"I'm the best corner in the game!"
With that now infamous postgame statement, Seattle Seahawks cornerback Richard Sherman laid down the gauntlet for Super Bowl 2014: If Denver is going to win, then they're going to have to get past the vaunted Seattle secondary, also known as "Legion of Boom."
Led by Sherman, the Seattle secondary is easily the best in the league. During the regular season, the 'Hawks held opponents to just 172 yards per game through the air, which was best in the league.
The Seahawks have established a prototype for a new-age secondary. It takes big, tall athletic corners like Richard Sherman, who is 6'3", Walter Thurmond, Byron Maxwell and Jeremy Lane to play aggressive on the line and be really physical.
It takes a big-hitting safety like Kam Chancellor to roam the middle of the field, covering tight ends and running backs and acting as a quasi-linebacker. And then it's anchored by Earl Thomas, who is one of the fastest safeties in the game and can cover a remarkable amount of turf.
They do it all. Sherman really is the best corner in the game, as Pro Football Focus makes so clear:
In the last 2 seasons Richard Sherman has allowed a single receiver more than 3 catches in a game just once...Titus Young! (5)— Pro Football Focus (@PFF) January 24, 2014
Inc playoffs QBs targeting Richard Sherman have a league-low 44.5 QB rating. Completing exactly 50% of passes.— Pro Football Focus (@PFF) January 20, 2014
Kam Chancellor also doesn't nearly get enough credit for being such a tremendous enforcer in the secondary, but Pete Damilatis of Pro Football Focus does just that:
Kam Chancellor has been on fire in the playoffs. +8.9 @PFF grade, 23 tackles, and just 2 first downs allowed on 13 targets.— Pete Damilatis (@PFF_Pete) January 24, 2014
What's most striking to me is that when starting corner Brandon Browner was lost due to a suspension, Byron Maxwell stepped right in, and the team didn't miss a beat.
John Fox knows just how good this defense is. He told Ryan Divish of the Seattle Times: “They’re well coached and they’ve got good length, outstanding speed. They are very aggressive. They’re fun to watch, for sure. They’re very talented."
So we know how good this unit is. We know the players it comprises are going to come out and be aggressive and try to get under the skin of the Broncos receivers.
The big question is this: Can Denver's talented receivers, and of course, Peyton Manning, find a way to do what no other team has done? Can they bring the Legion of Boom back to earth?
It won't be easy, but if anybody is going to do it, it's Manning. His numbers on the year are fantastic, as he threw for 5,477 yards, 55 touchdowns and just 10 interceptions during the regular season.
Even more impressive is the breakdown of stats amongst his top receivers:
That type of distribution is simply unheard of, and it speaks not only to the talent level on the Denver roster, but the mastery of Peyton Manning. He doesn't have just one favorite target—he has four.
So how does Denver begin to attack this secondary that has been so impenetrable?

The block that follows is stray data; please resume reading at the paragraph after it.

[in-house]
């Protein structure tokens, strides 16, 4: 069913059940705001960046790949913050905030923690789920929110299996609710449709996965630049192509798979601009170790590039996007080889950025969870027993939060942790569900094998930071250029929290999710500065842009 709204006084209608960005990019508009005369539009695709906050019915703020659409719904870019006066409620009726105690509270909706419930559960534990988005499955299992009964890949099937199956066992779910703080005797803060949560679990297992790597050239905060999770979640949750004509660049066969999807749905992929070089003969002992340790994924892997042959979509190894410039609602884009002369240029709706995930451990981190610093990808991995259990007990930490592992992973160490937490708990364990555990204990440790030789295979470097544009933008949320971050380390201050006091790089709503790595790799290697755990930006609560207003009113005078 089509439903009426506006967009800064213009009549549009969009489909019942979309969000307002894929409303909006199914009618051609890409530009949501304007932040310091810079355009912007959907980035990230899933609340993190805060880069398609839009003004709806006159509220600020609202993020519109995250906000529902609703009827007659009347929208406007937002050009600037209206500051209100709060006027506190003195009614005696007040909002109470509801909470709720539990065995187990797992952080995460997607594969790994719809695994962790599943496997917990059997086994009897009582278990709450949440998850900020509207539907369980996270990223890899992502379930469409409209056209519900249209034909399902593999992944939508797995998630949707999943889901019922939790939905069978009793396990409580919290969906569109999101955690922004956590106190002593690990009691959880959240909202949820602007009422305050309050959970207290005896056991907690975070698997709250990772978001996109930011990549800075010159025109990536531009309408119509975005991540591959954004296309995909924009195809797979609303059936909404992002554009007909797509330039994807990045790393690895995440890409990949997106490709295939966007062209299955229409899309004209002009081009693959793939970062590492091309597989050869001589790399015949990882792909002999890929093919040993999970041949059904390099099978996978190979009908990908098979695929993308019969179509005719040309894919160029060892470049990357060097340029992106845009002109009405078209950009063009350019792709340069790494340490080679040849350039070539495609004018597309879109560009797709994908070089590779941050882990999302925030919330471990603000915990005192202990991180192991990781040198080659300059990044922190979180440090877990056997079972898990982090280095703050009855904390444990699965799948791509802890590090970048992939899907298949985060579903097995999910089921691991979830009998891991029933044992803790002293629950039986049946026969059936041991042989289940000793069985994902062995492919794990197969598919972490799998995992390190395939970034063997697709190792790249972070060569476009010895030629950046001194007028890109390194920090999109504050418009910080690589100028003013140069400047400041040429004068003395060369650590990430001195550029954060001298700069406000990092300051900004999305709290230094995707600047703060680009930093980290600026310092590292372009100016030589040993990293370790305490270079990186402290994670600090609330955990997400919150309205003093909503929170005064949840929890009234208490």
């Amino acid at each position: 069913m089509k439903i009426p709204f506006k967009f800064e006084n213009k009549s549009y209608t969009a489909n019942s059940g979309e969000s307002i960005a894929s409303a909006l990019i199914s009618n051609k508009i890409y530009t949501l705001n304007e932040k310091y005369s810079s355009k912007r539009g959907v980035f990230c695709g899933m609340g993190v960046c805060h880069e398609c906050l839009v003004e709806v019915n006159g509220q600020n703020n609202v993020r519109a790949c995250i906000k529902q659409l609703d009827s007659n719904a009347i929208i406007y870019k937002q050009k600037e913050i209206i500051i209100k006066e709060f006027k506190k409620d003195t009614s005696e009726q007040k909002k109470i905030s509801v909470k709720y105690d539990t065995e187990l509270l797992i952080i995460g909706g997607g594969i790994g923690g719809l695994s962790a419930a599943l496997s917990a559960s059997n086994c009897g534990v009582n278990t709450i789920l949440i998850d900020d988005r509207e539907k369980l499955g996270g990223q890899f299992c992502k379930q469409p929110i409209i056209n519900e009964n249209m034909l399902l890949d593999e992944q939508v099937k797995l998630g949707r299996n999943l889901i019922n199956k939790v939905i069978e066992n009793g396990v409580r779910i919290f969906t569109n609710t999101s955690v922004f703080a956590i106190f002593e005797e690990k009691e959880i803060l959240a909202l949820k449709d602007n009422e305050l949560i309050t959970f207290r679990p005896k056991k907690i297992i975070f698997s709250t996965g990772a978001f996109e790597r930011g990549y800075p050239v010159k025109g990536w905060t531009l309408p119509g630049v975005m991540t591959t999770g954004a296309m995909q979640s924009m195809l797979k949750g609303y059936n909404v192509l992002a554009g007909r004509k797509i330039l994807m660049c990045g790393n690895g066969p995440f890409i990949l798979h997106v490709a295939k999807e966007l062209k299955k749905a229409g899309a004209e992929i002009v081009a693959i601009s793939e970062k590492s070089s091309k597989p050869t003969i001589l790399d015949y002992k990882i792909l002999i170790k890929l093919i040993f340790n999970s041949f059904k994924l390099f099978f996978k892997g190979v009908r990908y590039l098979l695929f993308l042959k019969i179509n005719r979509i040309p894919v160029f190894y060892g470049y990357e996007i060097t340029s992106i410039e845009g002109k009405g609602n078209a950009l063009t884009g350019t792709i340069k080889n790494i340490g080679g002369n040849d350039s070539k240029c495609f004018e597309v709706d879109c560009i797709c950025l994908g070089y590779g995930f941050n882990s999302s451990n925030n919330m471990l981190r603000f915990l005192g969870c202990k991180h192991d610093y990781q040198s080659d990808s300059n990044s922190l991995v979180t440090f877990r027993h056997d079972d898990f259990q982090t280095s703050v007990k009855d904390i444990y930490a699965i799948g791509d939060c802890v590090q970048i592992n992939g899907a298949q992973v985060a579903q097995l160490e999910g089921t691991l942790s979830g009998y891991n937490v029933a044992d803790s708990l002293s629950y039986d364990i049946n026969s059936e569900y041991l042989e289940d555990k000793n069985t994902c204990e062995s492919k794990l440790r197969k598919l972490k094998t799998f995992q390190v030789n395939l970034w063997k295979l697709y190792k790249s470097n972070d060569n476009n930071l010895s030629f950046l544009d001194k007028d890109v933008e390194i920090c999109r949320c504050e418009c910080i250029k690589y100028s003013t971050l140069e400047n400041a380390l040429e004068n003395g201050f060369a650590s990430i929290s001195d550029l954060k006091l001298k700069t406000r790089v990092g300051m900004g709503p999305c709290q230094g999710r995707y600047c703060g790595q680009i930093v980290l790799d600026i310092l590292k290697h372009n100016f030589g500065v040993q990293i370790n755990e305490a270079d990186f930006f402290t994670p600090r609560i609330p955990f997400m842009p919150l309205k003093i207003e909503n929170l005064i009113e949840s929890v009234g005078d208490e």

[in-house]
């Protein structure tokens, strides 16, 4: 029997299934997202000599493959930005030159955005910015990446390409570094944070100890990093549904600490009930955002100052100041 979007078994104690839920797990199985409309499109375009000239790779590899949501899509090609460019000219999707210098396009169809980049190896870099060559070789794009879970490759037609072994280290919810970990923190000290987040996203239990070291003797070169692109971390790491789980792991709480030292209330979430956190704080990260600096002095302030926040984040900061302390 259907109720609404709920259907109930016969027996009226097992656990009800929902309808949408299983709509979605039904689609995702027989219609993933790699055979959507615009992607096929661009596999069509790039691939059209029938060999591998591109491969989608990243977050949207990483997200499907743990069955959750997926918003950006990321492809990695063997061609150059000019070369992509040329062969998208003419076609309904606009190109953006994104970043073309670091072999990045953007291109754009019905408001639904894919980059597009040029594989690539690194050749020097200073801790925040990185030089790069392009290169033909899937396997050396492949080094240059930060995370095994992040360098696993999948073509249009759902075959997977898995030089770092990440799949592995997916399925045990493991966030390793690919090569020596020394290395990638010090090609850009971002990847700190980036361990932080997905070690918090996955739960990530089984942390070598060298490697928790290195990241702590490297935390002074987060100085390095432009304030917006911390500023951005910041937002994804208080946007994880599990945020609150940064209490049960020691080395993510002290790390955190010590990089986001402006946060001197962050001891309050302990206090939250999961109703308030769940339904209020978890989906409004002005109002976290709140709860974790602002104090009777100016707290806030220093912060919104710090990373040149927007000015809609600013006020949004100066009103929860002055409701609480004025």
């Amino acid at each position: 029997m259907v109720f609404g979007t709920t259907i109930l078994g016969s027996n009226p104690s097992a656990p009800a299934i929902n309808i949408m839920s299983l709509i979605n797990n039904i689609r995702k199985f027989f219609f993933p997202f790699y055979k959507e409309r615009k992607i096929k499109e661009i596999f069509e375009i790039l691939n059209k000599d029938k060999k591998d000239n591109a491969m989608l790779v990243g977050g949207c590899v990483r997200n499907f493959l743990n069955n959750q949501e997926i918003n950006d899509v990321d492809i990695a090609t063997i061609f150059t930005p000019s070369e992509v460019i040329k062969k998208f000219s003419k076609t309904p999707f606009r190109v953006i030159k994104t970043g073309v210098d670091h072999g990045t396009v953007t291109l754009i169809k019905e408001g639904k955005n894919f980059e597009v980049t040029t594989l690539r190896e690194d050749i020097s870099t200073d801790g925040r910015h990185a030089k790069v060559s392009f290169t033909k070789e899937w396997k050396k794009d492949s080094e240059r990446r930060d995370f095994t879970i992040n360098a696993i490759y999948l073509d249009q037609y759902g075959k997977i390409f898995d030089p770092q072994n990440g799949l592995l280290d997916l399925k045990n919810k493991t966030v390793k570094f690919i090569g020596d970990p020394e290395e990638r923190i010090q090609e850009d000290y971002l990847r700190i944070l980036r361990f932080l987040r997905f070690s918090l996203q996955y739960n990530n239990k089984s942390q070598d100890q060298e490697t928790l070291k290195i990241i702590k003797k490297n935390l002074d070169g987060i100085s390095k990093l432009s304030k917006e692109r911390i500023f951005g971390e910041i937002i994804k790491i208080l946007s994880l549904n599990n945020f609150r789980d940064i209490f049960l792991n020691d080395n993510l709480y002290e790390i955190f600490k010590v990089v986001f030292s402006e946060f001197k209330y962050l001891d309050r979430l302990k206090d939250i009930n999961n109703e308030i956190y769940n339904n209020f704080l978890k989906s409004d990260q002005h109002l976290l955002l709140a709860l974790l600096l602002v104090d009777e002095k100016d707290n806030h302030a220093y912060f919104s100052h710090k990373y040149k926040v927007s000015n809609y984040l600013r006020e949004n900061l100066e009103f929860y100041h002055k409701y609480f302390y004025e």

It starts with matchups. If Richard Sherman covers Demaryius Thomas, then Thomas is not going to do much.
But if the Broncos stack Demaryius Thomas with, say, Eric Decker, then it might be easier for Thomas to get a clean release.
They'll have to use motion to get Julius Thomas away from Kam Chancellor. Having Julius Thomas going up against Earl Thomas presents a significant mismatch since Julius Thomas is 6'5" and Earl Thomas is just 5'10".
Using a variety of motion as well as trips and bunch looks could make Seattle deviate from what it does best—aggressive press-man coverage. The Broncos need to cause chaos behind the line of scrimmage, throwing the Seahawks new looks that they haven't seen before. Getting Demaryius Thomas away from Richard Sherman could be really successful.
Of course, Seattle is going to come hard on the pass rush, leaving Manning with precious little time to let his routes develop.
That's why quick motion and quick slants or bubble screens could be really effective. In fact, that's why Wes Welker could have a huge game. Welker in the slot running really quick slants or crossing routes can be really effective, so long as they can give him a clean release off the line.
And therein lies the rub. The Seahawks are so successful because they do not allow receivers to get off the line quickly. They're so aggressive and so physical that it's nearly impossible to get a clean break. And if, on the off-chance that you do get off the line clean, then there's Earl Thomas patrolling center field. There are simply not many places for opposing quarterbacks to throw the ball.
I fully expect the Legion of Boom to dominate. And it's not because Peyton Manning isn't good enough to pick them apart. He is. It's because his receivers will have so much trouble getting off the line that there won't be enough time and space to consistently make plays. Timing will be off, and Broncos fans will have to hope that Knowshon Moreno has a huge game.
It's a juicy matchup. The ultimate quarterback against the ultimate secondary. And based on how Seattle structures its unit, give me defense all day long.